Health Care reform, whatever its shape going forward, will unquestionably require more primary care providers. But do they have to be doctors? Presently, primary care providers consist of Nurse Practitioners, Physician Assistants, and physician specialists in Family Care, Pediatrics, Internal Medicine, and Geriatrics.
According to the Agency for Healthcare Research and Quality (AHRQ) there were (in 2010) 55,625 Nurse Practitioners and 30,042 Physician Assistants involved in Primary Care for a total of 85,667 non-physician providers in Primary Care. In that same year there were, according to the AHRQ, 209,000 practicing Primary Care physicians.
Shouldn’t that be the other way around? I would argue that over 90% of primary care can be performed by a Nurse Practitioner. Do we really need a physician with 12 years of medical education and training to treat head colds and the like? Can’t we save them for more serious things like diagnosing and treating complicated diseases? Why can’t 1 physician handle the difficult cases referred by 5 Nurse Practitioners? Can’t we leverage the training and skill of physicians by employing more Nurse Practitioners to service the increased demand of health care reform?
I have been treated by many Nurse Practitioners over the years and have been very pleased with all of them. My wife’s primary care provider for many years was a Nurse Practitioner and she would have no one else. They are competent, compassionate and well suited to provide the vast majority of Primary Care. Nurse Practitioners are trained to treat the “whole” person and not just a medical “event”. In the long run, this is beneficial to the patient and may actually reduce the number of medical visits. Nurse Practitioners can prescribe medications in most states and have some degree of prescribing authority in all 50 states.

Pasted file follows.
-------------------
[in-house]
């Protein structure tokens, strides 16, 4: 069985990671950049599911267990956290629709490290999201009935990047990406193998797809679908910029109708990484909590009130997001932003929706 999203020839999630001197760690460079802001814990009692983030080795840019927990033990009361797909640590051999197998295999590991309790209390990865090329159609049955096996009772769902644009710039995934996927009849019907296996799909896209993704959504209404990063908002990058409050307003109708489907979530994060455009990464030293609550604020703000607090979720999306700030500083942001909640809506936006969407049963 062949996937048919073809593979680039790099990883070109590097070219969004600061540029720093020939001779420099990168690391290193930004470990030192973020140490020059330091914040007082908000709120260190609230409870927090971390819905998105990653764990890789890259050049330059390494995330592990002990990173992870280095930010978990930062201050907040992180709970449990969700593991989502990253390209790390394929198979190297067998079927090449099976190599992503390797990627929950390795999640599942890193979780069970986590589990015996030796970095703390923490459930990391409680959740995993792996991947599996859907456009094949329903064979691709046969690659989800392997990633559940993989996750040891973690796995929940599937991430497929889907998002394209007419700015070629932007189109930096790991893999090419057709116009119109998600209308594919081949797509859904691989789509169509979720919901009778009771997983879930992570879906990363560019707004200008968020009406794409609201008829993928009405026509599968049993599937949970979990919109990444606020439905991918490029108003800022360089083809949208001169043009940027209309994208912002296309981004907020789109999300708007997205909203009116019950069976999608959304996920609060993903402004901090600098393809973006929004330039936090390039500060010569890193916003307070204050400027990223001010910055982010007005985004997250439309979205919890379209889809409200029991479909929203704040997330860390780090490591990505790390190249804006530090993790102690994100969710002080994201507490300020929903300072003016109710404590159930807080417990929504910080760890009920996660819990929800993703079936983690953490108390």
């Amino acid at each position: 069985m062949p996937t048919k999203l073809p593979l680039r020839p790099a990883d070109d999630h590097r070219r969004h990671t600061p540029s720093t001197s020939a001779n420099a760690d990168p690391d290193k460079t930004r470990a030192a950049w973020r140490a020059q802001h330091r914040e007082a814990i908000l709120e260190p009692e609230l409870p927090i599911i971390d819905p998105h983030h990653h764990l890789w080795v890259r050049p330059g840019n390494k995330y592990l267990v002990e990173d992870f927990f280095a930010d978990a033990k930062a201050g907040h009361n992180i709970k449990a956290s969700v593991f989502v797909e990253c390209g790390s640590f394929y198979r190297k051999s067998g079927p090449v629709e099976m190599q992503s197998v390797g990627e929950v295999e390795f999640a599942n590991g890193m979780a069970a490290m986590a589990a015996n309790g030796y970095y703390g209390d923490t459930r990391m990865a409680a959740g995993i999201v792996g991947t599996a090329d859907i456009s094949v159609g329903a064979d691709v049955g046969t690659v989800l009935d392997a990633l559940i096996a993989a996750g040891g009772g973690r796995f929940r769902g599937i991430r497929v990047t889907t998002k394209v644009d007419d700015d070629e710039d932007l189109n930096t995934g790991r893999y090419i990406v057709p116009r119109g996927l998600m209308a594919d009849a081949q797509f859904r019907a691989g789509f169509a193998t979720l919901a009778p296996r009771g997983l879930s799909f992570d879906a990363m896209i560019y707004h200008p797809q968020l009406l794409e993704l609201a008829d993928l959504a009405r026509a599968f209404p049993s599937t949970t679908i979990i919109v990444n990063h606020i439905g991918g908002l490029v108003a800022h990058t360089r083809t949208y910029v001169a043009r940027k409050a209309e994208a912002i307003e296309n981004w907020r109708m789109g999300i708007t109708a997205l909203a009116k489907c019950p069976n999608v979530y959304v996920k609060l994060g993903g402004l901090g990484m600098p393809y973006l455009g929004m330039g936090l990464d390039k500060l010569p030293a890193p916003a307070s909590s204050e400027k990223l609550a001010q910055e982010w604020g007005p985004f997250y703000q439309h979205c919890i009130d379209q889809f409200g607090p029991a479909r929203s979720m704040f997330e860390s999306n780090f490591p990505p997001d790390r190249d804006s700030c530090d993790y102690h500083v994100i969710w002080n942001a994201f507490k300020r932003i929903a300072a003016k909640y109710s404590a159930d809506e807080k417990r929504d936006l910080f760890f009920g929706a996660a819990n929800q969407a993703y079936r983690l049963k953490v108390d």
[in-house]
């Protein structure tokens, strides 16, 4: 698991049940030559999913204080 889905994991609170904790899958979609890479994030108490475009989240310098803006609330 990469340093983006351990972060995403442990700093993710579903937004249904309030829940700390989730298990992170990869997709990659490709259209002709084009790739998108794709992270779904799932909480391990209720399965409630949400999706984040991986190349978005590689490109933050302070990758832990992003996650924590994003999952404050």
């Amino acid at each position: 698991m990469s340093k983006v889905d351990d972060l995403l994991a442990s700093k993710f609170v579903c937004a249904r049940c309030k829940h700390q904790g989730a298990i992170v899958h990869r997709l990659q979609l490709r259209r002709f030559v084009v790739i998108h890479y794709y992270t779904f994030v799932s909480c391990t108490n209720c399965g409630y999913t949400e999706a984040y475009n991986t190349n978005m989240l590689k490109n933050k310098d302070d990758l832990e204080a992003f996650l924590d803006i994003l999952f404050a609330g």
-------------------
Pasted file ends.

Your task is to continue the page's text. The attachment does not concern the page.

Then there is the issue of cost. One study found that the cost of providing primary care by Nurse Practitioners was 20% less than the same care provided by physicians. Add to this the fact that many physicians don’t want to practice primary care because of the reimbursement scenario. A physician can spend 20 minutes dealing with a family health problem and only be reimbursed for a 5 minute wart removal procedure.
We need more non-physician providers to leverage the training and skill of Primary Care physicians. Nurse Practitioners can provide independent primary care and Physician Assistants can help make the physician more productive. This should provide a cost effective way of dealing with the increased demand for health care predicted by health care reform.